Stuffat tal-fenek is a marvellous slow-cooked dish that’s full of flavour, the meat so tender it falls off the bone. This recipe goes further than just one course - Maltese families love to use the rich tomato sauce with pasta as a first course and serve the rabbit with vegetables as a main.






Skill level

Average: 3.6 (106 votes)


  • 1 rabbit (1.5–2 kg) 
  • 350 ml red wine 
  • 6 bay leaves 
  • 6 garlic cloves, 4 peeled and left whole, 2 finely chopped 
  • 80 ml extra virgin olive oil 
  • salt and pepper
  • 1 onion, finely diced 
  • 3 tbsp tomato paste 
  • 1.5 litres tomato puree 
  • 250 ml water 
  • 3–4 potatoes, peeled and cut into chunks

Cook's notes

Oven temperatures are for conventional; if using fan-forced (convection), reduce the temperature by 20˚C. | We use Australian tablespoons and cups: 1 teaspoon equals 5 ml; 1 tablespoon equals 20 ml; 1 cup equals 250 ml. | All herbs are fresh (unless specified) and cups are lightly packed. | All vegetables are medium size and peeled, unless specified. | All eggs are 55-60 g, unless specified.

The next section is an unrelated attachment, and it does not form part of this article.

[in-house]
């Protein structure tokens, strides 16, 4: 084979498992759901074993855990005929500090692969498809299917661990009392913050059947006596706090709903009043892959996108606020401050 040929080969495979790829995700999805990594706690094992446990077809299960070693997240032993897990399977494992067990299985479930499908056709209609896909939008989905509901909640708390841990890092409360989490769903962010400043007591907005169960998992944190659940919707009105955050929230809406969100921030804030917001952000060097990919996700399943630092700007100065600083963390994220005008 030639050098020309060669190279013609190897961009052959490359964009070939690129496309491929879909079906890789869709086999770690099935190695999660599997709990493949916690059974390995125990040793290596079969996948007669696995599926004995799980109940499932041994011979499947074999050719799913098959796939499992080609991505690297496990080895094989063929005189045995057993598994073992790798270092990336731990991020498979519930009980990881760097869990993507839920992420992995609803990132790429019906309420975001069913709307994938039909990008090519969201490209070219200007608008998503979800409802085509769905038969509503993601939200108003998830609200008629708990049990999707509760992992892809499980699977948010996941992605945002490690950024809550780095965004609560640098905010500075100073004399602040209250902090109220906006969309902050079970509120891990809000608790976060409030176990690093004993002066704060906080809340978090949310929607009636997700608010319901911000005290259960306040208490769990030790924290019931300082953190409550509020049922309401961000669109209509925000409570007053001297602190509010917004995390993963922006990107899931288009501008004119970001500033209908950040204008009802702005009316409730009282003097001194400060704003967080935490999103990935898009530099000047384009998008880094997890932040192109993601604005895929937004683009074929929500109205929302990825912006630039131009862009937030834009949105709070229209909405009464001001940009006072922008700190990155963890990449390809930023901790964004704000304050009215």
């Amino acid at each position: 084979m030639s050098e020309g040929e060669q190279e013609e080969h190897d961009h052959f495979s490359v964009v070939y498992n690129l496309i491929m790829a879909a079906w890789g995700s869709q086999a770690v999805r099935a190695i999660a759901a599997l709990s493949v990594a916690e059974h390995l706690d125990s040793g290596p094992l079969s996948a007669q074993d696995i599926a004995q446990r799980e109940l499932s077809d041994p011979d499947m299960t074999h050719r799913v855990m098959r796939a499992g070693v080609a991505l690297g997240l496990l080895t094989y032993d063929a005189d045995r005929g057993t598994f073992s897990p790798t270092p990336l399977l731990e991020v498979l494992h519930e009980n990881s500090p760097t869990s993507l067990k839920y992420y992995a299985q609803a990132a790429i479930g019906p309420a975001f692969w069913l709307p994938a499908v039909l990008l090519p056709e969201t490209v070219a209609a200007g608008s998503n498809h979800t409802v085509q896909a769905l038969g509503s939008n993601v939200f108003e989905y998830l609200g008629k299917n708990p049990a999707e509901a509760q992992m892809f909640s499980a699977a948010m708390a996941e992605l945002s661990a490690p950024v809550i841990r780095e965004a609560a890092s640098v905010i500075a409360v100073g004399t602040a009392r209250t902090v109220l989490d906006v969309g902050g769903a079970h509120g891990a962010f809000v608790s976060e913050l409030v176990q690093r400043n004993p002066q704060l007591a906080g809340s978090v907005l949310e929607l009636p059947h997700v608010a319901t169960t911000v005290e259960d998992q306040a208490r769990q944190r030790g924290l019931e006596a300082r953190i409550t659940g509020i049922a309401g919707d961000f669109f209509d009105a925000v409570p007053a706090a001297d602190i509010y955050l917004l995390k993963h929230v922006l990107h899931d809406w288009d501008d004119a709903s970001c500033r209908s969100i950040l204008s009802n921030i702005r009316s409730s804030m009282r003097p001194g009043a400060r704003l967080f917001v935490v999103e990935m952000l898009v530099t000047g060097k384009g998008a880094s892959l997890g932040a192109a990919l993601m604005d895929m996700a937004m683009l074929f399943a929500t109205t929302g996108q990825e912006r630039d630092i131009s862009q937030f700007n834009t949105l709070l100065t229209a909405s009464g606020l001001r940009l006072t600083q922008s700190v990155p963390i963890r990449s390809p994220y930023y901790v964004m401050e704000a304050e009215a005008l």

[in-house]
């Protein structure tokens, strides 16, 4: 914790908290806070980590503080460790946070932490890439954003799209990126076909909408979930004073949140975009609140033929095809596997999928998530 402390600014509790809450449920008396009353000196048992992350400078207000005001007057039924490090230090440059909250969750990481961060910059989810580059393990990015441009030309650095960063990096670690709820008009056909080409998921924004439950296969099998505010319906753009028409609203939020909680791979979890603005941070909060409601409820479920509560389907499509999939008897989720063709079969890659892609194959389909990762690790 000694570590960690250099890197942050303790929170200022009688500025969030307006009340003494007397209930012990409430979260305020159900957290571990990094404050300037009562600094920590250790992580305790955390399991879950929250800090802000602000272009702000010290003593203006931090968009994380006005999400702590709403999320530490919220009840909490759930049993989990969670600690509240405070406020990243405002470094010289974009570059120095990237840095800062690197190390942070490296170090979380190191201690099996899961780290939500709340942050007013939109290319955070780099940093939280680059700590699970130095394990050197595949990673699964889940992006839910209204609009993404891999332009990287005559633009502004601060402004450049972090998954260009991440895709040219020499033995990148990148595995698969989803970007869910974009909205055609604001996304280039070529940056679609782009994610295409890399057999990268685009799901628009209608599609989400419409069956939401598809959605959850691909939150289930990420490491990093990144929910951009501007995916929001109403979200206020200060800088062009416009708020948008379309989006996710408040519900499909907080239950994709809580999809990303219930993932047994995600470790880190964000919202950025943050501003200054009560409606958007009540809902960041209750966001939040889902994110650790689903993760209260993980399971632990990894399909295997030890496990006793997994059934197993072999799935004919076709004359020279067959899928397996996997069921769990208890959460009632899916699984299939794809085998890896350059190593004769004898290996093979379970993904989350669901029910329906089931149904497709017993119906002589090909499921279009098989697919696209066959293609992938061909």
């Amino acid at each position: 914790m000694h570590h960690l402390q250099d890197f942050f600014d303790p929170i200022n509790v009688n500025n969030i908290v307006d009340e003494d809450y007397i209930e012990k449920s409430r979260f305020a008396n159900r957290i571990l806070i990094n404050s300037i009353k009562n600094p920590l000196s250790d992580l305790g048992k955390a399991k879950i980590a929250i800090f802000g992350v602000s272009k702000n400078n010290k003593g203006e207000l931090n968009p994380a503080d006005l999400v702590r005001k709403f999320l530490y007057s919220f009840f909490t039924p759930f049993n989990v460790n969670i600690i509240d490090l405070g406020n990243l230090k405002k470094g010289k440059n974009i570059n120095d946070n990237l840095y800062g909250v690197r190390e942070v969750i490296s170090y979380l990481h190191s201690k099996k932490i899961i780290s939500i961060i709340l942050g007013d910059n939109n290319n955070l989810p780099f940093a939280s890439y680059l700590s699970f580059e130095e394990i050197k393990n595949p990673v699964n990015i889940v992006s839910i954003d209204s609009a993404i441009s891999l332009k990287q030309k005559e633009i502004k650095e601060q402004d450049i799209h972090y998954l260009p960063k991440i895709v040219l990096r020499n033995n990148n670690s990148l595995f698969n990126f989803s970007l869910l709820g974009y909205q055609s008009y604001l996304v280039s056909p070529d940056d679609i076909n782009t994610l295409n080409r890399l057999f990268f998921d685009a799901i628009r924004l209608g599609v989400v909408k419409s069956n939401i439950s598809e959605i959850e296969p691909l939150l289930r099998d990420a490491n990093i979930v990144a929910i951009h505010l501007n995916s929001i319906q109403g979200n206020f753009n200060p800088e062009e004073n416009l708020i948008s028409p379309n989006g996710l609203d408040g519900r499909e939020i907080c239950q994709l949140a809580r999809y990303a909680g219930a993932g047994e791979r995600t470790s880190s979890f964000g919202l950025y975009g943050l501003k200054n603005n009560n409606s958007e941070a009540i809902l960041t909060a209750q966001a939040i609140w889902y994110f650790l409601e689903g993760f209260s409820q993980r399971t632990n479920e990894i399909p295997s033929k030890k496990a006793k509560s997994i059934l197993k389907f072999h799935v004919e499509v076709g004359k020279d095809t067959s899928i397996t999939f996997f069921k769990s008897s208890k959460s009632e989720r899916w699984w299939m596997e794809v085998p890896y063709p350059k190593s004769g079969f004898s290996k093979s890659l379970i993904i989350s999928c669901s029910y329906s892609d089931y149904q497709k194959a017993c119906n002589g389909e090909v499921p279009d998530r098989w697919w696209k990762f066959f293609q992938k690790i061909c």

Marinating time overnight

You will need to begin this recipe 1 day ahead.

Remove the rabbit kidneys and liver and set aside. Chop the rabbit into pieces: remove the front and back legs and cut each in half, and chop the body or saddle into 5 pieces. Place the rabbit pieces, kidneys and liver in a large bowl and add the wine, half the bay leaves and the whole garlic. Marinate in the refrigerator overnight, turning the meat a few times.

Strain off the marinade liquid and reserve. Discard the garlic and bay leaves.

Preheat the oven to 150°C. Heat the oil in a heavy-based ovenproof pot and gently brown the rabbit on all sides until well sealed and golden. Season with salt and pepper. Remove from the pot.

Add the onion and chopped garlic to the pot and fry until beginning to soften. Add the tomato paste and marinade liquid and cook for a minute. Add the tomato puree and water and mix well. Return the rabbit to the pot and add the potatoes and remaining bay leaves. Bring to a simmer then remove from the heat, cover with a lid and bake for 2½–3 hours.